Growing Key Limes in North Florida CAN be done!
In a previous post or two on microclimates, I’ve mentioned that I grow zone 10 plants in my zone 8b yard.
One tree that has a deep allure for gardeners is the Key Lime. This tree has almost an almost shamanistic pull upon anyone from about Broward County down south to the Keys. It represents the tropics. Margaritas. Salt breezes.
And of course – the king of all citrus confections – Key Lime pie.
Basically, Key Limes =
The problem is: Key Limes can’t stand freezing since they’re one of the most tropical of all citrus. Up here, the poor trees will freeze to the ground ever year, then limp back with a foot or two of growth, only to get knocked down again. Growing them without protection is impossible – and growing them with protection is risky and time consuming. Can you really be at your house for every frost? Will you remember to wrap your viciously thorny Key Lime tree with Christmas lights and cover it with blankets? Will you watch the weather like a hawk all winter?
Like I said – it’s time consuming… and I really don’t want to bother. So… here’s my method.
How To Grow a Key Lime in North Florida
Fortunately, I’ve found a way that works without all that trouble. I grow my Key Lime tree outside and unprotected and it’s doing great.
Here it is this very February, after we’ve had close to ten freezes:
I’m sure there’s a prettier way to pull this off – but I can’t argue with the results. There’s a lot of tender new growth right now that hasn’t been touched in the slightest by cold.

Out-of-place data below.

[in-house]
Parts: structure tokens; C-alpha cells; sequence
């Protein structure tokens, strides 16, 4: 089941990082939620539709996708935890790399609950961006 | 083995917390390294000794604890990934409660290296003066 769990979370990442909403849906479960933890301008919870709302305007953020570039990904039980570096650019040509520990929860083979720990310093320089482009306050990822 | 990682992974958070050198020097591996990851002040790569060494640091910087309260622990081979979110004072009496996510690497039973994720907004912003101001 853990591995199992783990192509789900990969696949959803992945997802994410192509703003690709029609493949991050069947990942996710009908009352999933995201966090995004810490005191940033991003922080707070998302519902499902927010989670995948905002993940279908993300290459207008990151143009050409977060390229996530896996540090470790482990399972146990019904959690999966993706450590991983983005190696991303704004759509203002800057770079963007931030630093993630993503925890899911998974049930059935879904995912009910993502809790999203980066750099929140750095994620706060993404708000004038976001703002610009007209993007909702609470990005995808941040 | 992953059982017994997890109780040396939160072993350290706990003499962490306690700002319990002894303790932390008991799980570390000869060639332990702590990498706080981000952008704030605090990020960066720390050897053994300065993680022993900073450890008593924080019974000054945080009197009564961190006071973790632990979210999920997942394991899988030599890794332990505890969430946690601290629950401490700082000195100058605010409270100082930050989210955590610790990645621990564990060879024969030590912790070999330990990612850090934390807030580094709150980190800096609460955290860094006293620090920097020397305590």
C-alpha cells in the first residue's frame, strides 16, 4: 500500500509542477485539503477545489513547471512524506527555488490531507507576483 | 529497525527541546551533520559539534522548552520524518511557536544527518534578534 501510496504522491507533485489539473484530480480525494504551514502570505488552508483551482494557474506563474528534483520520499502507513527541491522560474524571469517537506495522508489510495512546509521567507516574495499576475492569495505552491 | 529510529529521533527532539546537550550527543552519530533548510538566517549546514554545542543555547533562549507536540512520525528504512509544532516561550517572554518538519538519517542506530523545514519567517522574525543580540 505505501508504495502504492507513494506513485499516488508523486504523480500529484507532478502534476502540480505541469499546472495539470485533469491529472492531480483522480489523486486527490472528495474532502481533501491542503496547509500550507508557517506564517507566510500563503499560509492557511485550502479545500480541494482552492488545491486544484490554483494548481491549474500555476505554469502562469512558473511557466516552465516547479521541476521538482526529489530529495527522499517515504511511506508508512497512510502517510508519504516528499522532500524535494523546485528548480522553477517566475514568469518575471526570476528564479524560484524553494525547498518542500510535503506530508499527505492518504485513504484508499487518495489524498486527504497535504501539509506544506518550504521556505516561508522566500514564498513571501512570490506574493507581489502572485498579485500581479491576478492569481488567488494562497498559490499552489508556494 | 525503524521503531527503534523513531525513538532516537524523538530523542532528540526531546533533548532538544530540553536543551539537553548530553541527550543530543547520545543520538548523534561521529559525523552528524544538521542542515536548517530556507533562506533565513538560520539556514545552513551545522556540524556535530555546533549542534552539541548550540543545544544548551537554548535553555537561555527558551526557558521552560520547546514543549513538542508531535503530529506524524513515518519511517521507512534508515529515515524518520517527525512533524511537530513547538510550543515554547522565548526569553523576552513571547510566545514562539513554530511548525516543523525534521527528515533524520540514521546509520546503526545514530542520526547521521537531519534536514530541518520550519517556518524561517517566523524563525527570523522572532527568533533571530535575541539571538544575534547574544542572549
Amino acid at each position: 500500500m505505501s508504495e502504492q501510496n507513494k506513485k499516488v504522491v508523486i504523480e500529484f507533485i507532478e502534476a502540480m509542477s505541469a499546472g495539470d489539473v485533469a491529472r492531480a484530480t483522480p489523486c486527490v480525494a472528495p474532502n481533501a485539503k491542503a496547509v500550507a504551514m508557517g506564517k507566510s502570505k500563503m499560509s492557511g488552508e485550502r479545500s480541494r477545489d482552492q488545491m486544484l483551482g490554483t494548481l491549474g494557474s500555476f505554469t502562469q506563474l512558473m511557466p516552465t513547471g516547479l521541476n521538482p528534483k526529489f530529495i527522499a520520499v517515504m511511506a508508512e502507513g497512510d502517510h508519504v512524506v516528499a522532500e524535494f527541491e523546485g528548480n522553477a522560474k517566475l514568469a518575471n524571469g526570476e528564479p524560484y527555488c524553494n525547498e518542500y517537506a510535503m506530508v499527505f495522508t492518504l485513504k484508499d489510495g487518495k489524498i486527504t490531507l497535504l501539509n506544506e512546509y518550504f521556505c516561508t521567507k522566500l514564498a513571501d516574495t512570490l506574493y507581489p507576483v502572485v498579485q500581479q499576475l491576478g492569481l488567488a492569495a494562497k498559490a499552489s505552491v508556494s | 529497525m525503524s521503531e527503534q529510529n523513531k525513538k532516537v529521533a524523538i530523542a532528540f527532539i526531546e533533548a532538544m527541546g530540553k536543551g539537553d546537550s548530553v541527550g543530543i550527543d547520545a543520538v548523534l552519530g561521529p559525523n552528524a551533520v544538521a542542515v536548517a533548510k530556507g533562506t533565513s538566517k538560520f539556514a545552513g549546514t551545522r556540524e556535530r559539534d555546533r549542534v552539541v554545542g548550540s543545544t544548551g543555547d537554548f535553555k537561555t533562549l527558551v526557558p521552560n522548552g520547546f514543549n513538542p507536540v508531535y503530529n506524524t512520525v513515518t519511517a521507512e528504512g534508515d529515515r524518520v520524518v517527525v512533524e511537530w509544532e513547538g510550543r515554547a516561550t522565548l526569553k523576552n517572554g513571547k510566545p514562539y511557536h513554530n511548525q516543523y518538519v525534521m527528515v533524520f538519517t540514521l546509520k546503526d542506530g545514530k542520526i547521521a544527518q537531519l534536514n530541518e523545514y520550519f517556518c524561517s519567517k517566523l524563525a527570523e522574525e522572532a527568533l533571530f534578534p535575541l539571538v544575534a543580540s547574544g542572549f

You know… I think I might need to set a few conch shells down to match the coconuts (sadly, imported from south Florida) at the base of that tree.
or, if your grafted orange tree dies, you can always make sour orange pie.
I've been growing a couple of Mexican limes in my cubicle at work for years. Astonishingly they seem to be self-fertile and regularly drop ripe limes on my desk and my cube neighbor's desks.
Good thing you're not growing a coconut.
When I first moved to north-central Florida, in my ignorance, I planted a few key lime seeds directly in the ground, in the most open, exposed area of the yard. It sprouted, grew to about 8", then died in the winter freeze, despite my attempts to shield it.
Then, in the summer, it sprouted again from the bottom, growing to over a foot before repeating its winter performance. It did the same for the following 4 years growing about 3-4" higher each time. Its final iteration has it up over 3" tall, and I'm waiting to see if it springs to life again after this past winter. So far, no fruit, but I am just curious to see how this story ends.
I'm amazed that thing is still kicking. One day it may overcome its hellish life and bear fruit…
I was thinking of building a block wall 8ft high and painting it black to try to get my Bananas to fruit. What you think?
Do it! You might also stack some dirt on the other side, and give it some overhang to protect them from the cold of a clear, frosty night sky.
Oh sorry I live in Crawfordville fl. Just below tally.
You can totally grow bananas there – it's just not as easy as it is down in the far south of the state. Try Raja Puri, finger bananas and "Ice Cream" bananas… all three are supposed to be more tolerant of the cold. My big problem is losing the blooms and young fruit to frost. It's hard to get bananas to fruit when you want them to.
Here in Grenada banana trees grow all over the place 365 days/year. Good energies to you growing banana trees in N Florida.
Grenada is a wonderful place… the bananas there taste incredible, as well as being amazingly productive thanks to the perfect climate. Thanks for stopping by.